Sneaky CAPTCHA Tricks
Stephen Moseley, a Web designer and developer at media production company Hannisdal Express has a sneaky way of stopping CAPTCHA bot attackers: incorporate a hidden field with CSS (Cascading Style Sheets). The field is coded so that human users never see it. Bots, however, read the page's code and note that there is a field to be filled in, and proceed to do so. That, of course, is enough to mark the visitor as a potential cracking program rather than an actual user.
"The bots should fill it in, and if you compare the inputted value to the value you start with, you can quit execution right there," says Moseley. "You do, however, have to make sure to label this so that people with screen readers can understand not to fill it in. I've used this on some nonhigh traffic forms and it works pretty well. It probably won't stop serious spam bots for a large site, though."
Moseley also suggests using simple math problems in CAPTCHA tests. As he explains, though, this approach has two problems: "possible discrimination against the mentally handicapped and the fact that you would need to make the questions random (i.e., you don't want it to always be 2 + 2)."
The Bottom Line
What all these variations on CAPTCHA mean for Web administrators is that CAPTCHA will continue to be useful. However, the old, simple CAPTCHA systems are hopelessly obsolete.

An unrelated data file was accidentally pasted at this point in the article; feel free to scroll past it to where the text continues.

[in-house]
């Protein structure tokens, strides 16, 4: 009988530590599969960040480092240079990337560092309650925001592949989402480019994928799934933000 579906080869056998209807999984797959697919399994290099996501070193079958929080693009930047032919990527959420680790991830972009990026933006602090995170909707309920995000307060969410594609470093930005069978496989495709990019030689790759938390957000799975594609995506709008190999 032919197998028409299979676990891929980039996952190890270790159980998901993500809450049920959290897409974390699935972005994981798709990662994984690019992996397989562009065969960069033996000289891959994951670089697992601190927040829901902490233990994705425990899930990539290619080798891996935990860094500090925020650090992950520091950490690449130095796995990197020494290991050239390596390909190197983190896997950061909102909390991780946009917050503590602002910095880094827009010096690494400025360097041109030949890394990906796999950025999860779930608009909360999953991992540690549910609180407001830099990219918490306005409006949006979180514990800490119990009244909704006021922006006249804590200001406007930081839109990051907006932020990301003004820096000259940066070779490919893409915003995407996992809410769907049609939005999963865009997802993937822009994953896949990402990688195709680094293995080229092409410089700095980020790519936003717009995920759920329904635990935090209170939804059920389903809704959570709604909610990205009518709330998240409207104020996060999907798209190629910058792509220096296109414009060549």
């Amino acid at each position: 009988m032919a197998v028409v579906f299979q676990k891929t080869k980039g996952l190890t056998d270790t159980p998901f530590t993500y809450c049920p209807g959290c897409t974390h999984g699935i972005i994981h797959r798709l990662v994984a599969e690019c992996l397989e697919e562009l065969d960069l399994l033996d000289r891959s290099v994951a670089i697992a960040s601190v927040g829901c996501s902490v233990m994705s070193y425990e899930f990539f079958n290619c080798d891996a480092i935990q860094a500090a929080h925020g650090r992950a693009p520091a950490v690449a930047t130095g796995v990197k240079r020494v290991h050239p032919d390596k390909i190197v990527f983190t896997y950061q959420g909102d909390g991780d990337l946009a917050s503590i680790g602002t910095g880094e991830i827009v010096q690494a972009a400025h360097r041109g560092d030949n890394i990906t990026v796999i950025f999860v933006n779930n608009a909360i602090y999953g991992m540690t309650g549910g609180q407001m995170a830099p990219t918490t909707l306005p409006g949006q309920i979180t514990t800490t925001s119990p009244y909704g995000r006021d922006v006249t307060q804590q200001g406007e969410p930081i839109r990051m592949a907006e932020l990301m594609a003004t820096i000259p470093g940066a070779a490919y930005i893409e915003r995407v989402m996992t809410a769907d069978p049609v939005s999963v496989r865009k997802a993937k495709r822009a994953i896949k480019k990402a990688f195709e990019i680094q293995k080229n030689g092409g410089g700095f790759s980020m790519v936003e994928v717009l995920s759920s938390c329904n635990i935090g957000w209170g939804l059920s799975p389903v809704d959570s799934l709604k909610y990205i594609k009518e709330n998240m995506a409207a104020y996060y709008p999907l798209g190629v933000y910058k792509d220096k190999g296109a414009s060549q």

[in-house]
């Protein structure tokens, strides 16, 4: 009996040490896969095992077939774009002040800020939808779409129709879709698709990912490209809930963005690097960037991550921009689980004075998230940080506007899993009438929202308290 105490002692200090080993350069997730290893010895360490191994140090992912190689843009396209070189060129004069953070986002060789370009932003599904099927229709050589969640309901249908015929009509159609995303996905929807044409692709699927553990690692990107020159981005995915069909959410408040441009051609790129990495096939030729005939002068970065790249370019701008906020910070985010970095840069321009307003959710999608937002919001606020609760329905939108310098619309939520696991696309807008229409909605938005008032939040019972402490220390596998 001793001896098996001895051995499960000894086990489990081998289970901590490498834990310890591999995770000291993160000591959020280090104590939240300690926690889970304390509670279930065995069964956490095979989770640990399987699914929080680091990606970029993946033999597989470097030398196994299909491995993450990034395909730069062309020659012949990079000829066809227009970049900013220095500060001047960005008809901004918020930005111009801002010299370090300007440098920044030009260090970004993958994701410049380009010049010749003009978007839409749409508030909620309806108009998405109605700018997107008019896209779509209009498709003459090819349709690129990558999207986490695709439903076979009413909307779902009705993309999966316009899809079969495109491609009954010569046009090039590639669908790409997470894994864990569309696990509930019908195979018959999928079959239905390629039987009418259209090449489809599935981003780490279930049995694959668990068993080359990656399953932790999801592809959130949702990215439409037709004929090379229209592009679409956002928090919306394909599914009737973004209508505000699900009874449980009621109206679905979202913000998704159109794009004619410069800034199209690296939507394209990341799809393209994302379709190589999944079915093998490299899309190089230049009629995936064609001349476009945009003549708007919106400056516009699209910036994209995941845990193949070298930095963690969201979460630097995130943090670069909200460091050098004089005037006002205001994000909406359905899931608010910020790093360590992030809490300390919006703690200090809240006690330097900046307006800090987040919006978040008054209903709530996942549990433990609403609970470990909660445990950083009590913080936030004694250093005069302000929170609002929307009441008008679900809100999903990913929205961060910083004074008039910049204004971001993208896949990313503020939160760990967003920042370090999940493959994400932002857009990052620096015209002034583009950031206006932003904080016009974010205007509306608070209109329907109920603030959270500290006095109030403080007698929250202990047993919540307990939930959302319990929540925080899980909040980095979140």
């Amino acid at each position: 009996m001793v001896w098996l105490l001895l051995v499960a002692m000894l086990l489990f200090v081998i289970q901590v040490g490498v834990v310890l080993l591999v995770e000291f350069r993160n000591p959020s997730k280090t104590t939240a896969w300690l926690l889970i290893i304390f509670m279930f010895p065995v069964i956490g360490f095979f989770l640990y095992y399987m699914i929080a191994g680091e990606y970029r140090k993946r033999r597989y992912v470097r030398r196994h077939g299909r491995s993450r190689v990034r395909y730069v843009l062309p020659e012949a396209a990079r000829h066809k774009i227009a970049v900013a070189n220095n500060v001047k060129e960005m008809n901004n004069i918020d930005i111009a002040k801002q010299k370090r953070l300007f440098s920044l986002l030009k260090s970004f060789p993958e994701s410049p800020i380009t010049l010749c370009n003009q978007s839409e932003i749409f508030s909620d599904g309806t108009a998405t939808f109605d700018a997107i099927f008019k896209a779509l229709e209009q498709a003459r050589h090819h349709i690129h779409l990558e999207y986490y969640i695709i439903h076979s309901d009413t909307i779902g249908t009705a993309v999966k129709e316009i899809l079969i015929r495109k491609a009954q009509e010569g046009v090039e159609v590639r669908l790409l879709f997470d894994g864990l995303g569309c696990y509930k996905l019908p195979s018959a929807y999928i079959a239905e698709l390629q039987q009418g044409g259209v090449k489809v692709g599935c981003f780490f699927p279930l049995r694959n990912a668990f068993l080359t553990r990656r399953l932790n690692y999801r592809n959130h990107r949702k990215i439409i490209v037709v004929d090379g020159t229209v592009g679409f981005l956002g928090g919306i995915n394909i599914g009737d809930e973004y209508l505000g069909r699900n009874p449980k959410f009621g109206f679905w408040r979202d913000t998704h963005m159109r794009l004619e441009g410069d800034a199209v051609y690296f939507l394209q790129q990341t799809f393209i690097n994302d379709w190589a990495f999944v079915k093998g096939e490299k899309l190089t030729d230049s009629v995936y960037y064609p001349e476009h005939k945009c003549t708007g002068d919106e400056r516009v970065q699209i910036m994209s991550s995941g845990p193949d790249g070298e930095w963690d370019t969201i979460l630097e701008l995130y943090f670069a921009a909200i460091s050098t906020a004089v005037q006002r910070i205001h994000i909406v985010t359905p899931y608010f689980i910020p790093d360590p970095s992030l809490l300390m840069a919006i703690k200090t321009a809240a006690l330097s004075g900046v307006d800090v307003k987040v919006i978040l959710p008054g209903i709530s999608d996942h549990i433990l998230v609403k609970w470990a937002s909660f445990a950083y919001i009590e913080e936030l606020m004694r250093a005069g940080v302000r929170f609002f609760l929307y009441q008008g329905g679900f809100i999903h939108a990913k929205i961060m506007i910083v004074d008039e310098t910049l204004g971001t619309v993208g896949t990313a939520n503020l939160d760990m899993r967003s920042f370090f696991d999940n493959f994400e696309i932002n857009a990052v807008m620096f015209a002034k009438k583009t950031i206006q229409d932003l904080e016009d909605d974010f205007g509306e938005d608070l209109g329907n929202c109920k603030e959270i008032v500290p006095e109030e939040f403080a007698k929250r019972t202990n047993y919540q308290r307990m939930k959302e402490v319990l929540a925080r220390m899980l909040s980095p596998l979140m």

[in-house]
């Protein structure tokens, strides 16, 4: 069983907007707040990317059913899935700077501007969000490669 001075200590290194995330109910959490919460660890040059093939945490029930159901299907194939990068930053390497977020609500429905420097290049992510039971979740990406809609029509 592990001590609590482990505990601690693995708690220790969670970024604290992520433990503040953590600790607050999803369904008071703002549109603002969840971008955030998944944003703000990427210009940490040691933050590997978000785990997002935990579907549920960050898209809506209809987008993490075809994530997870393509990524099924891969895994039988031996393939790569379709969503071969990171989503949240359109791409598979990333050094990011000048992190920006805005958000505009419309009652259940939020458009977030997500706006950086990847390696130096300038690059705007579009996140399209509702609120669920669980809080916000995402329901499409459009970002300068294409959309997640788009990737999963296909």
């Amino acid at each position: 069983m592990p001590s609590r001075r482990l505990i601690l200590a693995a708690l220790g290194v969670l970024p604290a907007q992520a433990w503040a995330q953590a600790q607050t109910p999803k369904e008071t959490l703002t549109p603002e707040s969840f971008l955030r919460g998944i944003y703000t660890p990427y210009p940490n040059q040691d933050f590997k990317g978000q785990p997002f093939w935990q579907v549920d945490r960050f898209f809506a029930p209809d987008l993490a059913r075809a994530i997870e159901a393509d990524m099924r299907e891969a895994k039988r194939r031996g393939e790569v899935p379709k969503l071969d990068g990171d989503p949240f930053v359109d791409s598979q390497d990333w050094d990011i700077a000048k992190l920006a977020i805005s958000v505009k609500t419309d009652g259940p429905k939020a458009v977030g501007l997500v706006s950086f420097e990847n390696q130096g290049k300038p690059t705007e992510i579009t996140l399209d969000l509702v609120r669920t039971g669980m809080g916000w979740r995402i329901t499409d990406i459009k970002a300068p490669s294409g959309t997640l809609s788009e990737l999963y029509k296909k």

And even the improved CAPTCHA strategies may not be useful for long. Carnegie Mellon's von Ahn believes that, for the immediate future, image-based CAPTCHAs will be effective. Eventually though, within 50 years at the most, von Ahn thinks that computers will be bright enough to solve any form of CAPTCHA.
But what about right now? To secure a Web site in 2009, companies would be well advised to look at reCAPTCHA, which comes with a wide variety of application and programming plug-ins and an open API (application program interface). With these, no matter what software you're running on your Web site, you should be able to easily add reCAPTCHA protection to your Web-based applications.
Looking ahead, you should start following image-based CAPTCHA technologies. They promise to have a longer effective life.
All that said, it should also be kept in mind that, even as bot-based CAPTCHA attacks are held at bay, there's no effective defense against humans breaking CAPTCHAs for money . All that any CAPTCHA system, or any other security measure, can really do is slow down would-be crackers.
At the end of the day, Web security must be concerned not only with keeping out attackers, but with minimizing the damage they can cause when they have broken into a site.
Steven J. Vaughan-Nichols has been writing about technology and the business of technology since CP/M-80 was cutting edge and 300bit/sec. was a fast Internet connection -- and we liked it! He can be reached at firstname.lastname@example.org .
This story, "CAPTCHA Allows Comments, Keeps Spam Bots Out" was originally published by Computerworld.